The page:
What Causes Schismogenesis to Begin and Escalate and Is It Always Destructive?

The anthropologist Gregory Bateson developed the concept of schismogenesis to explain certain kinds of human behavior that seemed to mirror each other or in some way cause the behavior of other people to become more and more extreme. In fact, when he first developed the idea, he wasn’t thinking about destructive conflict—he was thinking about gender, and the way that people in a particular Melanesian society became more and more “male” or “female” in particular ritual settings.

But he went on to emphasize the destructiveness of what he called “competitive” schismogenesis, in which one side in a competition mimics another and both grow more extreme (like an arms race), or even the potential destructiveness of “complementary” schismogenesis, in which a dominant person becomes more dominant and a submissive one more submissive. He argued that you could make the decision to de-escalate—but that you often had to make a conscious choice to do so.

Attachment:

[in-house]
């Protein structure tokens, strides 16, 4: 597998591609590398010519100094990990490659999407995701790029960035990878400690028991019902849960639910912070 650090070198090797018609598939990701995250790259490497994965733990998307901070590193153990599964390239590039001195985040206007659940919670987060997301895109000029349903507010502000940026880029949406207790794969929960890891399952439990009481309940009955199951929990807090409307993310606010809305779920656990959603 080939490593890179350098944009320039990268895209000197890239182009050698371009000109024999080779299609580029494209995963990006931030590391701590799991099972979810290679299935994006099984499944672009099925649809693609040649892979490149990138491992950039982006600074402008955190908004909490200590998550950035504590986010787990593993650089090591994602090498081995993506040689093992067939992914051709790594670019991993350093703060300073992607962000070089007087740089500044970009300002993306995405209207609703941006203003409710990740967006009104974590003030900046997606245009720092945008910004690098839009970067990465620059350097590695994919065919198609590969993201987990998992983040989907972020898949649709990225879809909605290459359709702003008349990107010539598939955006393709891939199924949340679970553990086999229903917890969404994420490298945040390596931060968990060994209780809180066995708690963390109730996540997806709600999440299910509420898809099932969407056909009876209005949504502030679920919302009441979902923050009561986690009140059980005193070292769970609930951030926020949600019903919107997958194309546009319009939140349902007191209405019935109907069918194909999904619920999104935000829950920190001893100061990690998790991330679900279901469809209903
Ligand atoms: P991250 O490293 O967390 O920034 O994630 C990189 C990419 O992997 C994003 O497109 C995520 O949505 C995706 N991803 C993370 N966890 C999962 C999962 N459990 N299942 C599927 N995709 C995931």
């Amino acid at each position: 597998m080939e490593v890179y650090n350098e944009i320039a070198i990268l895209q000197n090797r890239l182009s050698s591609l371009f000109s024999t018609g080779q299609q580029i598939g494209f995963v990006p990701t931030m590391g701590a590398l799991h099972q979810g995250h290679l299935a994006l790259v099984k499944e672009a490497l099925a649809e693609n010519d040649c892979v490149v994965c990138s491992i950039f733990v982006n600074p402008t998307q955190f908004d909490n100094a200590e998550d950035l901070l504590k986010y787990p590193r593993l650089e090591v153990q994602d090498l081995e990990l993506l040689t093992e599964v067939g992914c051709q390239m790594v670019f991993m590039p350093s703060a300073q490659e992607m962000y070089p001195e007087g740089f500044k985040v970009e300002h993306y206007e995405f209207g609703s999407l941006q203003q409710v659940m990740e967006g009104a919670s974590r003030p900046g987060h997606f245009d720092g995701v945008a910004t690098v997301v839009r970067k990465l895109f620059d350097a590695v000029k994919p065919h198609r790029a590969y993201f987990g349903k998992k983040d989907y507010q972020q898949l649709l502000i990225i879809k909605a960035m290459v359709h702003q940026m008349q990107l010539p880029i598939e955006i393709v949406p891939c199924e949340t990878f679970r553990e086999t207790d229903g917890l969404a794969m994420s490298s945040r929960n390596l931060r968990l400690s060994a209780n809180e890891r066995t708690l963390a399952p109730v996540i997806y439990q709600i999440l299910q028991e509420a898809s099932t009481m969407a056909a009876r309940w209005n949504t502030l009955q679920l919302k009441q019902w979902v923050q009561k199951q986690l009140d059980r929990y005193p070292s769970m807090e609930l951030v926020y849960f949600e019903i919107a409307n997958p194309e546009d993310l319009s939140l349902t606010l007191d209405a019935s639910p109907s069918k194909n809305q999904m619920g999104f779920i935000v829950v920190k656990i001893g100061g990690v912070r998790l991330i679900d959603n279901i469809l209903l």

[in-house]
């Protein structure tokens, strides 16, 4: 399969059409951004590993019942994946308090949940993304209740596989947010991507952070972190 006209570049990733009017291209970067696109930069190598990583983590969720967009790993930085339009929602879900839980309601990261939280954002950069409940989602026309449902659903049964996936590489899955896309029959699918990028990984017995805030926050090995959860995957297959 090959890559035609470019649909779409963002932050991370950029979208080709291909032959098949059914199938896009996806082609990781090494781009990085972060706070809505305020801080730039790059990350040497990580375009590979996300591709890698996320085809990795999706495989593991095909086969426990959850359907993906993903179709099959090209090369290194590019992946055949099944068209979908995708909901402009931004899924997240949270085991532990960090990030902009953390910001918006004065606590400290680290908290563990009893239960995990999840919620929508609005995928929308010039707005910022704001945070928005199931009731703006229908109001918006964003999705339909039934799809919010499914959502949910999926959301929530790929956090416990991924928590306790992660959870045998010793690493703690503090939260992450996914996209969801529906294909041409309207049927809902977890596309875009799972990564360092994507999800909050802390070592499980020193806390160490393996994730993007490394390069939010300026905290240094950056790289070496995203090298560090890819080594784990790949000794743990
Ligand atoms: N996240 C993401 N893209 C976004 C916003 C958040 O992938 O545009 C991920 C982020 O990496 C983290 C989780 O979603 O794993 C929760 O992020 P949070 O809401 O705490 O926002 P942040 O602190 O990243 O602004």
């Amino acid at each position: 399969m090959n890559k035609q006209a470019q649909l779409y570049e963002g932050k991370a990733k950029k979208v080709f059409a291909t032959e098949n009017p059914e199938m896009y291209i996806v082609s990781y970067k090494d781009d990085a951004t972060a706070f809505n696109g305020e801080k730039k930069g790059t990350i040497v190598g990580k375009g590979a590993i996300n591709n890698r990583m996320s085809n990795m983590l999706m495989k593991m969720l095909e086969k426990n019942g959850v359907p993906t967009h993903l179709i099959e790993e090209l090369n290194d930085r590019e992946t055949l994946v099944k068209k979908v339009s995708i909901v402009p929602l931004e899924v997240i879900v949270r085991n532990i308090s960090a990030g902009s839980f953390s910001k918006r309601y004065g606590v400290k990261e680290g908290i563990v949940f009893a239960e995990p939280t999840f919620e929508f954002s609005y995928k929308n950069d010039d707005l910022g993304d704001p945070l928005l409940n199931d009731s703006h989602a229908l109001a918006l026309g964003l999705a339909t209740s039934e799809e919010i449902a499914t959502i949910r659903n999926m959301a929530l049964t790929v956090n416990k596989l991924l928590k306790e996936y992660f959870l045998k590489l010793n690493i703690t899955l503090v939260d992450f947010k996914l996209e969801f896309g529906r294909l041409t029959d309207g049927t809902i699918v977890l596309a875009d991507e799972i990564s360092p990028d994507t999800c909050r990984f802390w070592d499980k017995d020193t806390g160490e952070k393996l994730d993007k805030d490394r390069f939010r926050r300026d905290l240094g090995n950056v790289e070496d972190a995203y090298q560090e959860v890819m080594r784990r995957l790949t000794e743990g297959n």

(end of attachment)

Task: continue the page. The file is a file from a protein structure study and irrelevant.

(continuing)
Tanya Marie Luhrmann is the Watkins University Professor in the department of anthropology at Stanford University and the author of When God Talks Back.

Category: Q&A

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